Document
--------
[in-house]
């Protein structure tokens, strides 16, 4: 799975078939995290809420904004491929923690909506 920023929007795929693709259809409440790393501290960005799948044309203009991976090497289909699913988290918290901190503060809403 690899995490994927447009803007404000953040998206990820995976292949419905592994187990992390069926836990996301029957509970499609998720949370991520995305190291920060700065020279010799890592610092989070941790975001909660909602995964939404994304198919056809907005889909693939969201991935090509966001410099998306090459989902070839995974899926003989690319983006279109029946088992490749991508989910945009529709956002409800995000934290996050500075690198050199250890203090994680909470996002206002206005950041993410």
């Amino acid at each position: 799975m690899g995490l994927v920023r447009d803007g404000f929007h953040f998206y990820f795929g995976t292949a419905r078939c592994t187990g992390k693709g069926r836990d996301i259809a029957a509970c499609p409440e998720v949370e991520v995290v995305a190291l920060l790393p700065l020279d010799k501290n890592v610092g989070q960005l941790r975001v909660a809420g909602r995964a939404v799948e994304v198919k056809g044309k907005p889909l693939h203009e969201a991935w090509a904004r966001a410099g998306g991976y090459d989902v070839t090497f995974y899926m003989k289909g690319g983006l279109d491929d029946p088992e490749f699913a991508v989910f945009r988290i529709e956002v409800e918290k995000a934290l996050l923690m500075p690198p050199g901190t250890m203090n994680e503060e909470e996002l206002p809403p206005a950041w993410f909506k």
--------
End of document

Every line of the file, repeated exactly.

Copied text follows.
[in-house]
């Protein structure tokens, strides 16, 4: 799975078939995290809420904004491929923690909506 920023929007795929693709259809409440790393501290960005799948044309203009991976090497289909699913988290918290901190503060809403 690899995490994927447009803007404000953040998206990820995976292949419905592994187990992390069926836990996301029957509970499609998720949370991520995305190291920060700065020279010799890592610092989070941790975001909660909602995964939404994304198919056809907005889909693939969201991935090509966001410099998306090459989902070839995974899926003989690319983006279109029946088992490749991508989910945009529709956002409800995000934290996050500075690198050199250890203090994680909470996002206002206005950041993410």
């Amino acid at each position: 799975m690899g995490l994927v920023r447009d803007g404000f929007h953040f998206y990820f795929g995976t292949a419905r078939c592994t187990g992390k693709g069926r836990d996301i259809a029957a509970c499609p409440e998720v949370e991520v995290v995305a190291l920060l790393p700065l020279d010799k501290n890592v610092g989070q960005l941790r975001v909660a809420g909602r995964a939404v799948e994304v198919k056809g044309k907005p889909l693939h203009e969201a991935w090509a904004r966001a410099g998306g991976y090459d989902v070839t090497f995974y899926m003989k289909g690319g983006l279109d491929d029946p088992e490749f699913a991508v989910f945009r988290i529709e956002v409800e918290k995000a934290l996050l923690m500075p690198p050199g901190t250890m203090n994680e503060e909470e996002l206002p809403p206005a950041w993410f909506k």